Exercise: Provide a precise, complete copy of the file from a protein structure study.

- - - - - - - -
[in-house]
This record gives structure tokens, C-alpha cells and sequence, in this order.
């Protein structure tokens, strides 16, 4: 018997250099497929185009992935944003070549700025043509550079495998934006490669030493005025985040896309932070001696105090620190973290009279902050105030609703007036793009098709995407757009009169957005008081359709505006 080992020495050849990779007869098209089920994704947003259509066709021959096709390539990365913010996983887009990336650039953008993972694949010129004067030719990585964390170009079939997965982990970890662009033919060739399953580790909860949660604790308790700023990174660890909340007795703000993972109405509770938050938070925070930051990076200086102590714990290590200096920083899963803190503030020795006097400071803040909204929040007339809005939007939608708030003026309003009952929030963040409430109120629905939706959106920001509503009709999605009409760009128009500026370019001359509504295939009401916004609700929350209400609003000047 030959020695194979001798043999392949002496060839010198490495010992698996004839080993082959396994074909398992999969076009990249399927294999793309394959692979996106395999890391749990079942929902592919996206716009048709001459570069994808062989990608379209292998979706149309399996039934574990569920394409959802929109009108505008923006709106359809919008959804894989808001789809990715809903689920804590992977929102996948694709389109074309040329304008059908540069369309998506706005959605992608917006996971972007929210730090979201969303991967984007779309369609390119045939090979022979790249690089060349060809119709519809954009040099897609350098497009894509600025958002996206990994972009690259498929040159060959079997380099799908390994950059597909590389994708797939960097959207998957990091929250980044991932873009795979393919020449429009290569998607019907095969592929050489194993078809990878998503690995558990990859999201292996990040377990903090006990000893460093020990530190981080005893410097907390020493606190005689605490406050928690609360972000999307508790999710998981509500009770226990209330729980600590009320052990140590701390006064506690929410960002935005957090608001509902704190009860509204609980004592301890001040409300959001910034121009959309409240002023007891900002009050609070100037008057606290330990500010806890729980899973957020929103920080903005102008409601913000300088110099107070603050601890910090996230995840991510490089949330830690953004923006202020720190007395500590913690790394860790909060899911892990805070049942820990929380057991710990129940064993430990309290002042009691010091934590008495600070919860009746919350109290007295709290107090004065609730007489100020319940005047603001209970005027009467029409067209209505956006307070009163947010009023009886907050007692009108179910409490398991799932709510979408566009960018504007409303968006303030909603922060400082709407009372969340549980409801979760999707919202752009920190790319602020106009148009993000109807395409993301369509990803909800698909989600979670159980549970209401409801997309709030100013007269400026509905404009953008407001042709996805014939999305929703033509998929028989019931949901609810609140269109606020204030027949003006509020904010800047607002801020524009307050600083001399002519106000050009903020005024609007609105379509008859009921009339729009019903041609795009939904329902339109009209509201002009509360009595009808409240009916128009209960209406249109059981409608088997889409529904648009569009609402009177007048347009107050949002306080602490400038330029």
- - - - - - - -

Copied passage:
[in-house]
This record gives structure tokens, C-alpha cells and sequence, in this order.
């Protein structure tokens, strides 16, 4: 018997250099497929185009992935944003070549700025043509550079495998934006490669030493005025985040896309932070001696105090620190973290009279902050105030609703007036793009098709995407757009009169957005008081359709505006 080992020495050849990779007869098209089920994704947003259509066709021959096709390539990365913010996983887009990336650039953008993972694949010129004067030719990585964390170009079939997965982990970890662009033919060739399953580790909860949660604790308790700023990174660890909340007795703000993972109405509770938050938070925070930051990076200086102590714990290590200096920083899963803190503030020795006097400071803040909204929040007339809005939007939608708030003026309003009952929030963040409430109120629905939706959106920001509503009709999605009409760009128009500026370019001359509504295939009401916004609700929350209400609003000047 030959020695194979001798043999392949002496060839010198490495010992698996004839080993082959396994074909398992999969076009990249399927294999793309394959692979996106395999890391749990079942929902592919996206716009048709001459570069994808062989990608379209292998979706149309399996039934574990569920394409959802929109009108505008923006709106359809919008959804894989808001789809990715809903689920804590992977929102996948694709389109074309040329304008059908540069369309998506706005959605992608917006996971972007929210730090979201969303991967984007779309369609390119045939090979022979790249690089060349060809119709519809954009040099897609350098497009894509600025958002996206990994972009690259498929040159060959079997380099799908390994950059597909590389994708797939960097959207998957990091929250980044991932873009795979393919020449429009290569998607019907095969592929050489194993078809990878998503690995558990990859999201292996990040377990903090006990000893460093020990530190981080005893410097907390020493606190005689605490406050928690609360972000999307508790999710998981509500009770226990209330729980600590009320052990140590701390006064506690929410960002935005957090608001509902704190009860509204609980004592301890001040409300959001910034121009959309409240002023007891900002009050609070100037008057606290330990500010806890729980899973957020929103920080903005102008409601913000300088110099107070603050601890910090996230995840991510490089949330830690953004923006202020720190007395500590913690790394860790909060899911892990805070049942820990929380057991710990129940064993430990309290002042009691010091934590008495600070919860009746919350109290007295709290107090004065609730007489100020319940005047603001209970005027009467029409067209209505956006307070009163947010009023009886907050007692009108179910409490398991799932709510979408566009960018504007409303968006303030909603922060400082709407009372969340549980409801979760999707919202752009920190790319602020106009148009993000109807395409993301369509990803909800698909989600979670159980549970209401409801997309709030100013007269400026509905404009953008407001042709996805014939999305929703033509998929028989019931949901609810609140269109606020204030027949003006509020904010800047607002801020524009307050600083001399002519106000050009903020005024609007609105379509008859009921009339729009019903041609795009939904329902339109009209509201002009509360009595009808409240009916128009209960209406249109059981409608088997889409529904648009569009609402009177007048347009107050949002306080602490400038330029």